You Gotta Know These Secretaries of State
- Thomas Jefferson (served 1790–1793 under President Washington): Known more for his presidency and completing the Louisiana Purchase, Jefferson began his feud with Alexander Hamilton while serving as Secretary of State, even though his office had no bearing on Hamilton’s Treasury. He founded the Democratic-Republicans. He resigned his post after failing to secure from the British compensation for released slaves, withdrawal from garrisons in the Northwest Territory, and admission of violating the terms of the Treaty of Paris that ended the Revolutionary War.
- Henry Clay (served 1825–1829 under President John Quincy Adams): Clay helped negotiate the “corrupt bargain” that led to John Quincy Adams winning the House vote that decided the presidency in 1824 and led to his appointment as Secretary of State. While Clay served in that post, his slave, Charlotte Dupuy, sued for her freedom in a move that foreshadowed the Dred Scott case. He lost presidential elections as a Whig candidate three times prior to his involvement in the Compromise of 1850.
- Daniel Webster (served 1841–1843 under Presidents Harrison and Tyler, then again from 1850–1852 under President Fillmore): Webster negotiated the Webster-Ashburton treaty that defined the border between Maine and New Brunswick (the Eastern border) and left his post in 1843 under pressure from Whigs, who had resigned in protest from Tyler’s cabinet over the issue of the national bank. In his second term, he upheld the Compromise of 1850, which cost him popularity with his fellow New Englanders.
- William H. Seward (served 1861–1869 under Presidents Lincoln and Johnson): Seward wanted to resign prior to Lincoln’s inauguration, but the request was denied. Prior to the purchase of Alaska (“Seward’s Folly”), he helped set the conditions that ended the Atlantic slave trade in the Lyons-Seward treaty between the U.S. and U.K. He survived an assassination attempt the night Lincoln was shot. The purchase of Alaska was completed on March 30, 1867 for close to two cents an acre from Russia.
- John Hay (served 1898–1905 under Presidents McKinley and Roosevelt): Hay negotiated the 1898 Treaty of Paris that ended the Spanish-American War and established the “open door policy” with China. He also served as Lincoln’s personal secretary while working as a clerk in the Interior Department. He negotiated the Hay-Bunau-Varilla Treaty that established the Panama Canal Zone in 1903.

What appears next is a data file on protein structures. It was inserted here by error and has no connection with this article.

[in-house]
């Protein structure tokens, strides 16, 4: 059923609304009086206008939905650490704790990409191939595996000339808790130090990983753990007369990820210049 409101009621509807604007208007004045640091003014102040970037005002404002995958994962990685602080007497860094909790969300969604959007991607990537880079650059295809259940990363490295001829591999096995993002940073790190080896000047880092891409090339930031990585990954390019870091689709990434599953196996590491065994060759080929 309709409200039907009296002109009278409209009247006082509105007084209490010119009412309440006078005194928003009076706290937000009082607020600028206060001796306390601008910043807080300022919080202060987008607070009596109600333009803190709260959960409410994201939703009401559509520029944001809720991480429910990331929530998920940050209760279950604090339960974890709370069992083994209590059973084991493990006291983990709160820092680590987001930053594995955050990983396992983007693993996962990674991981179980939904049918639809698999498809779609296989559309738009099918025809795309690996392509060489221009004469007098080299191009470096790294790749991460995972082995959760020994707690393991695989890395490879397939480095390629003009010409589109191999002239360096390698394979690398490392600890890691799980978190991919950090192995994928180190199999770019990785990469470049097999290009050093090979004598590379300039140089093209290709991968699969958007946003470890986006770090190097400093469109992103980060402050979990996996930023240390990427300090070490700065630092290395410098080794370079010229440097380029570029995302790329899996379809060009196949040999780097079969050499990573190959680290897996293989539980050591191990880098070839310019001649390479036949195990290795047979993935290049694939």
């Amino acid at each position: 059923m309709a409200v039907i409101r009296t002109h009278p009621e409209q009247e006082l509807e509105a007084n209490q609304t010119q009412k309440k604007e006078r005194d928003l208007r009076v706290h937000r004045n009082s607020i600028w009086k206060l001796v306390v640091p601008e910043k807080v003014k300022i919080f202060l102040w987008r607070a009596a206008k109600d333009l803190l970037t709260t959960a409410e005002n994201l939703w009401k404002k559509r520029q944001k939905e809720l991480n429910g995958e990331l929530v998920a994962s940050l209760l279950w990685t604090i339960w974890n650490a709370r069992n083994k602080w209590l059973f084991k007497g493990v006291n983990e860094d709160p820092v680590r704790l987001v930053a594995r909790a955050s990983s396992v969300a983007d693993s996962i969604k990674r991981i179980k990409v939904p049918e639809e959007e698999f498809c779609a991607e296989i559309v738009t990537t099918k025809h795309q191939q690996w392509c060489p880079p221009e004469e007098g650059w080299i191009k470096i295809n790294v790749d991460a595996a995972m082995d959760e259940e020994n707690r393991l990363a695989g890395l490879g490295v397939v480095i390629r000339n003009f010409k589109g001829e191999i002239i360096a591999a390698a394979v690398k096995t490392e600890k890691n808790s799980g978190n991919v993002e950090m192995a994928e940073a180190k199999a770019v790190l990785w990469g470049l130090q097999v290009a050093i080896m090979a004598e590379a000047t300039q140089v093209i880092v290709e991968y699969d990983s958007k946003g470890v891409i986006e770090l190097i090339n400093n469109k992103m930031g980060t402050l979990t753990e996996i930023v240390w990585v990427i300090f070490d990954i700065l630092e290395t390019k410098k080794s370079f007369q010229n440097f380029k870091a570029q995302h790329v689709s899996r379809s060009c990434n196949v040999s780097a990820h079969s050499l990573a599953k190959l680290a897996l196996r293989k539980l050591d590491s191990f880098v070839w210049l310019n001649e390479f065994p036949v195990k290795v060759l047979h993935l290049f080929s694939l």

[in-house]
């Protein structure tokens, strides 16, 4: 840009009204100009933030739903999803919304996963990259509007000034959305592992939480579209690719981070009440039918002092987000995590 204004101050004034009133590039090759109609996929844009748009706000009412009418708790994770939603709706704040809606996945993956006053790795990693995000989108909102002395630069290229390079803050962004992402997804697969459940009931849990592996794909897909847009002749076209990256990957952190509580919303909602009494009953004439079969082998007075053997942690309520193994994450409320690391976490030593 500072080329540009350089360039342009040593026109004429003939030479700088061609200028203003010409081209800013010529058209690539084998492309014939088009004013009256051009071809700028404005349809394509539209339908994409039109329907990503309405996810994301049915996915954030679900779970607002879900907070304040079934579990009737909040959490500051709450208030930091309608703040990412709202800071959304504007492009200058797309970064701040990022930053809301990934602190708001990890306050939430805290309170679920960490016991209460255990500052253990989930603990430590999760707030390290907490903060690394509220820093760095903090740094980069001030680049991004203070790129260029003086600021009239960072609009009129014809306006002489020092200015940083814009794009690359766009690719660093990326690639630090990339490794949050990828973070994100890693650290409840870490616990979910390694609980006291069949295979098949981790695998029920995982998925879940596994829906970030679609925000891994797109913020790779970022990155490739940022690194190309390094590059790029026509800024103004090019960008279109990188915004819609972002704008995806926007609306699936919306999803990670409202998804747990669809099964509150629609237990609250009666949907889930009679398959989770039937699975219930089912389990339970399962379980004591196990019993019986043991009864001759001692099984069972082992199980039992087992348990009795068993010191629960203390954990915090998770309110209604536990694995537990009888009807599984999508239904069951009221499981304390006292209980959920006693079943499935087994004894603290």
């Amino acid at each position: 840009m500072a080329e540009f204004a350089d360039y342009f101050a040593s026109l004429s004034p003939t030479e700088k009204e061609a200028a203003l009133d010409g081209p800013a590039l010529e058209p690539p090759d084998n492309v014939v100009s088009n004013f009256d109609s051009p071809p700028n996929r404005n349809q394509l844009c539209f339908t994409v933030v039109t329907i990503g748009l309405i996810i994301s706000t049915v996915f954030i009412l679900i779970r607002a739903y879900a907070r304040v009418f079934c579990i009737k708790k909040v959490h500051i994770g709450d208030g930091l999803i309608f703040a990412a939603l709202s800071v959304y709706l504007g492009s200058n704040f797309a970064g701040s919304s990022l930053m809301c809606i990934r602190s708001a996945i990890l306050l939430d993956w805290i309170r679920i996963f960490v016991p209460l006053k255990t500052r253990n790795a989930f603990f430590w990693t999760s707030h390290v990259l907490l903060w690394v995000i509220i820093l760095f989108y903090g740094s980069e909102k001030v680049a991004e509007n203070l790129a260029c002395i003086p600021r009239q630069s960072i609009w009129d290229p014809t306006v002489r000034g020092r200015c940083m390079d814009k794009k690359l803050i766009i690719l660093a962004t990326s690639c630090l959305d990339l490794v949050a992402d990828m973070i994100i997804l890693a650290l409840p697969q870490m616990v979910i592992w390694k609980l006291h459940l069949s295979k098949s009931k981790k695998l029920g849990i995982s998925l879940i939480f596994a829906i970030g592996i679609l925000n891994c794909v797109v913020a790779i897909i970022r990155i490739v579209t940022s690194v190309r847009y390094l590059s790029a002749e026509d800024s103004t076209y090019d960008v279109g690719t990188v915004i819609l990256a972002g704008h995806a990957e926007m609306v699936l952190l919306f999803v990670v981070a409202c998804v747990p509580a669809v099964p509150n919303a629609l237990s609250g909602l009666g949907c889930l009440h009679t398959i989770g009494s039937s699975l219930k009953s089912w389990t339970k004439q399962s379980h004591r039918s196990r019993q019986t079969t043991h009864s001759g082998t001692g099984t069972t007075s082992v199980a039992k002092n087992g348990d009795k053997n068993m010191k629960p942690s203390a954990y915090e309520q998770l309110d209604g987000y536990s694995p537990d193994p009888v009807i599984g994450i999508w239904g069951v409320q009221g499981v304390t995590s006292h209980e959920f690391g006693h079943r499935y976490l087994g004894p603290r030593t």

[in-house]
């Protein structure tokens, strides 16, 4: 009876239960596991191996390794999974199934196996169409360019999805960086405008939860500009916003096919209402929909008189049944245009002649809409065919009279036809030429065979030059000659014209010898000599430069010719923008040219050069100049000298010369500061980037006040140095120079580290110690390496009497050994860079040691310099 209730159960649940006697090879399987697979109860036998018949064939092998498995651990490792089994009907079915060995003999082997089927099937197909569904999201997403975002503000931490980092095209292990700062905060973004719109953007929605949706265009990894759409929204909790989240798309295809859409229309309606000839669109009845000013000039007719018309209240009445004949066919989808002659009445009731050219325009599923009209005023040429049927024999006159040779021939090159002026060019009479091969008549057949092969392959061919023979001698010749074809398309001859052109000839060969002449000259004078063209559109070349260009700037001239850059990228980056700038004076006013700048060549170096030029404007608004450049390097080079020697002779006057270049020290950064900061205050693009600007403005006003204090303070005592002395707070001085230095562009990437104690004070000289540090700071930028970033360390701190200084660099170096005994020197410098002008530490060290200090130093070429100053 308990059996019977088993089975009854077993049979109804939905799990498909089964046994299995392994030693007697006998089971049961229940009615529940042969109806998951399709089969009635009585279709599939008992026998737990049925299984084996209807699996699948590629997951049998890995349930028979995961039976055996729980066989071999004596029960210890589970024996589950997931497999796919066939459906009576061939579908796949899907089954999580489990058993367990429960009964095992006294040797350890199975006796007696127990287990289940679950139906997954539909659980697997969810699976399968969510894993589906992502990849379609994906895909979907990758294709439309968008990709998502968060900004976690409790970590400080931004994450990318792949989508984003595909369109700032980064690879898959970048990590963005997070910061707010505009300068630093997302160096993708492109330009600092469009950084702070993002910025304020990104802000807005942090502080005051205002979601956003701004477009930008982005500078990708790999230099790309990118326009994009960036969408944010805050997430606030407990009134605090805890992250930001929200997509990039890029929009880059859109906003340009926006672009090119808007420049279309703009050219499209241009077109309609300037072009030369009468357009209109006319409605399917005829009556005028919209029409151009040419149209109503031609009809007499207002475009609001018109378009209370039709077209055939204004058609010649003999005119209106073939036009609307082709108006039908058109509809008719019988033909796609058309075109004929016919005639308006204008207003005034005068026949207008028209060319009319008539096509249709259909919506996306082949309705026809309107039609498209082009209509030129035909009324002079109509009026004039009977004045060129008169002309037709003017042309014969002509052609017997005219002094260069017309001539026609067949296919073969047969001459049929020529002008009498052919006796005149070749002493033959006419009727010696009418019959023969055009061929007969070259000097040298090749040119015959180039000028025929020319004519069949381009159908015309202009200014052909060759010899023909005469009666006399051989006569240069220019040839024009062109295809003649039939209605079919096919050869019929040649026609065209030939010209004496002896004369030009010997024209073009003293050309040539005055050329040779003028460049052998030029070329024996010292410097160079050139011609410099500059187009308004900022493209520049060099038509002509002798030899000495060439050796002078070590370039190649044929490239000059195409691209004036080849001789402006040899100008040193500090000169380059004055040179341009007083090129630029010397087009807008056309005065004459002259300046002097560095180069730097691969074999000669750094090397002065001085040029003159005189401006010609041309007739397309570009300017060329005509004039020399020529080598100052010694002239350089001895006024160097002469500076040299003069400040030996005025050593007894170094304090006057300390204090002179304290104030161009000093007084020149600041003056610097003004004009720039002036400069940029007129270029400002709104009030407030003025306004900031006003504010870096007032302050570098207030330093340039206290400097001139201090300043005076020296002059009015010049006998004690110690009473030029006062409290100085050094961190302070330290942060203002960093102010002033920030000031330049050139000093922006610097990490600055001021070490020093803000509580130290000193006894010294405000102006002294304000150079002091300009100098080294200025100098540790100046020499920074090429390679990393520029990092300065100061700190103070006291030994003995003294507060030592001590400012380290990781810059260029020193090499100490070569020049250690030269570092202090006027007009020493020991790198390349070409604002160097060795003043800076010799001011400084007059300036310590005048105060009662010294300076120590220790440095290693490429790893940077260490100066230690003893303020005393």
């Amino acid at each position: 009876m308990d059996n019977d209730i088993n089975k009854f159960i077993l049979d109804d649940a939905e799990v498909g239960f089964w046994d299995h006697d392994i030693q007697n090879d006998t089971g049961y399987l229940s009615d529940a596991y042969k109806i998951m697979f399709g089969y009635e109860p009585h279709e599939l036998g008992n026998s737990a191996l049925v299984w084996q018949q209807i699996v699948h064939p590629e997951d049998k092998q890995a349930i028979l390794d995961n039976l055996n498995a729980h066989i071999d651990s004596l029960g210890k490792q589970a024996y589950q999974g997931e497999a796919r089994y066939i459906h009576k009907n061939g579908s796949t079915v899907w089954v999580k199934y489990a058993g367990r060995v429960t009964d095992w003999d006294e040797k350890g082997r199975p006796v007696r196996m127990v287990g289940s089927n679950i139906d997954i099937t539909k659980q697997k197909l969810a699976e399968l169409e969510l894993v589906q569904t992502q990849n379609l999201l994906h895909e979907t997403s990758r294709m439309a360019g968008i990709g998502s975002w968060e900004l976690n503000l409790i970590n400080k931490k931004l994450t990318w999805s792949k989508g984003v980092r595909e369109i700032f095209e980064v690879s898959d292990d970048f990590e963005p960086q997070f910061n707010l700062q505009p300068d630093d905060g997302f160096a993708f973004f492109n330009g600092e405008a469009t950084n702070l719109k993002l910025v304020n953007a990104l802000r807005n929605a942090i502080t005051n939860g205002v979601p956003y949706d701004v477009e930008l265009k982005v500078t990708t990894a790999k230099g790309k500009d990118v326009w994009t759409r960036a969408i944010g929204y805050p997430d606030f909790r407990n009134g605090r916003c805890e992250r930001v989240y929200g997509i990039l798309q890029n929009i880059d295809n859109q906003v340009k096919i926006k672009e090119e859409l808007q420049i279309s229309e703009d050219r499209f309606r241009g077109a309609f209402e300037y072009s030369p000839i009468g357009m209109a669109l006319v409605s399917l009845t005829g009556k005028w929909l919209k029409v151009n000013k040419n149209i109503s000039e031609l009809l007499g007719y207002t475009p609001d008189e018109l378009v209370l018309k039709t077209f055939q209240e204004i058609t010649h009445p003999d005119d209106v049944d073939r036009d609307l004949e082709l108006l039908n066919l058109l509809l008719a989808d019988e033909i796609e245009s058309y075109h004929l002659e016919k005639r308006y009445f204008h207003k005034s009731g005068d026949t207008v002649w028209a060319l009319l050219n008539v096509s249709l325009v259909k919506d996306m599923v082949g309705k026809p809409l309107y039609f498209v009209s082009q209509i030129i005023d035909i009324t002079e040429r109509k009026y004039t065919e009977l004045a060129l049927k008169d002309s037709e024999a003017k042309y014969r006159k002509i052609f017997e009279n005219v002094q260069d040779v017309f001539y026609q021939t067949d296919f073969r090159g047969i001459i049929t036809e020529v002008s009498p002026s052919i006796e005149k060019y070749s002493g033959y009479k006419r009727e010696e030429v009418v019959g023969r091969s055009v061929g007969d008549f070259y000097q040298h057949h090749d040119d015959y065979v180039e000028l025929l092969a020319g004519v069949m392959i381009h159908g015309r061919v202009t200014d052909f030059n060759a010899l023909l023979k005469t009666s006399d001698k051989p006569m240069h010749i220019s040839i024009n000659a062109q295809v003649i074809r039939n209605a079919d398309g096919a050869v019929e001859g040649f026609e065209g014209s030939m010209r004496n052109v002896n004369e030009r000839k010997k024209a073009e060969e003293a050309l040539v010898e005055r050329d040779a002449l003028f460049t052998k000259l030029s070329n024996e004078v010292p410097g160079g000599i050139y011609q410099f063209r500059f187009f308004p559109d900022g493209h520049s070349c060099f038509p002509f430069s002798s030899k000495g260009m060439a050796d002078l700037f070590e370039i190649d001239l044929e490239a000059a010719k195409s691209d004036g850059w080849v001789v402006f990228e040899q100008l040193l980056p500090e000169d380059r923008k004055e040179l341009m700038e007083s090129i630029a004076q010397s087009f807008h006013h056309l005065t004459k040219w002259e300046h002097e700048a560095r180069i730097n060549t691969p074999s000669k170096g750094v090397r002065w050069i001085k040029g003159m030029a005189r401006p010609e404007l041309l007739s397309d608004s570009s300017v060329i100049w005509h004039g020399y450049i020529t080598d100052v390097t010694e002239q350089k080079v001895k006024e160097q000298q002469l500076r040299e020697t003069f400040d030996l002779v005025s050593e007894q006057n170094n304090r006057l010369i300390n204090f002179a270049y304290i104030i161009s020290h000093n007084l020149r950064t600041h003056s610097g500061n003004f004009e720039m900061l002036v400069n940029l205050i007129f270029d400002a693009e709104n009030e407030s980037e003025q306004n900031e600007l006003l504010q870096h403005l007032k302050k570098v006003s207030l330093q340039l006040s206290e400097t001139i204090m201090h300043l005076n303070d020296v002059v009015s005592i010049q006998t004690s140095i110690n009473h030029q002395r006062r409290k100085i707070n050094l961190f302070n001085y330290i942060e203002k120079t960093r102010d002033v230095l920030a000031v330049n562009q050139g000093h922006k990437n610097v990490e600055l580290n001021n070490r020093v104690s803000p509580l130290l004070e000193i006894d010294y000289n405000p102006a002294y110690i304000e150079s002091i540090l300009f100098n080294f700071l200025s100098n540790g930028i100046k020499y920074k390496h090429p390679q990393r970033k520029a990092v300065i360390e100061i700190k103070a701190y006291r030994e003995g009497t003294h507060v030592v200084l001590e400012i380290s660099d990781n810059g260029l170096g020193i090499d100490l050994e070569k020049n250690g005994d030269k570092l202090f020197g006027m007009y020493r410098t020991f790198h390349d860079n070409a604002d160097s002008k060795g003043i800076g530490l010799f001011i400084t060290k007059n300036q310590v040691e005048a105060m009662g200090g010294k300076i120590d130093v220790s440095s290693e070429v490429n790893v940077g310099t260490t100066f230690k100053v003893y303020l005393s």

- Elihu Root (served 1905–1909 under President T. Roosevelt): Succeeding Hay after Hay’s death, he won the Nobel Peace Prize in 1912 for attempting to bring nations together for arbitration and cooperative agreements. During his tenure, he moved the consular service under the umbrella of the civil service. His negotiations with Great Britain settled border disputes regarding Alaska and Canada, and he was a proponent of free trade policies with China that Hay established.
- Cordell Hull (served 1933–1944 under President Franklin D. Roosevelt): Known as “Father of the United Nations,” Hull was a Nobel Peace Prize recipient in 1945 for his work in founding that organization. He sent a namesake note to Japan prior to the attack on Pearl Harbor making a futile attempt to force the Japanese out of French Indochina, China, and Manchukuo, in accordance with his predecessor’s Stimson Doctrine.
- George Marshall (served 1947–1949 under President Truman): As a general, he oversaw the largest expansion of the U.S. military in its history and wrote the central strategy for the Allies in Europe. Namesake of the Marshall Plan to help Europe recover after World War II from 1948 to 1952. After he left his post, he was president of the American Red Cross. He correctly predicted that Israel’s declaration of statehood would lead to war and attempted to mediate the Chinese Civil War.
- Dean Acheson (served 1949–1953 under President Truman): The successor to Marshall, he is known primarily for developing the policy of containment — designed to prevent the spread of Communism — and the creation of the North Atlantic Treaty Organization (NATO) in 1949. His autobiography Present at the Creation is a major source for Cold War historians.
- Henry Kissinger (served 1973–1977 under Presidents Nixon and Ford): Kissinger held the Strategic Arms Limitation Talks that resulted in SALT I with the Soviet Union and pursued the “détente” policy to de-escalate the Cold War. He was instrumental in opening relations with China in 1972. He won the Nobel Peace Prize in 1973 for the negotiation of Paris Peace Accords and ceasefires that ended the Vietnam War. Kissinger used “shuttle diplomacy” to settle the Yom Kippur War among Egypt, Syria, and Israel.
- Hillary Clinton (served 2009–2013 under President Obama): Hillary Rodham Clinton is a former Senator from New York and the wife of former president William Jefferson Clinton. President Clinton appointed Hillary as the face of the failed 1993 health care bill. She also sought the Democratic nomination for President in 2008, losing to eventual President Barack Obama. During her term, she presented a “reset button” to Russia and accepted formal responsibility for failures in consulate security that led to death of Ambassador Christopher Stephens in Benghazi.
- John Kerry (served 2014–2016 under President Obama): Kerry served as a senator from Massachusetts — spending the majority of his time as the junior senator to Ted Kennedy — and chairman of the Senate Foreign Relations Committee. He received the Democratic Party nomination for President in 2004, but lost the general election to George W. Bush. His major foreign policy involvement was in the 2015 nuclear deal with Iran.
This article was contributed by former NAQT writer Greg Bossick.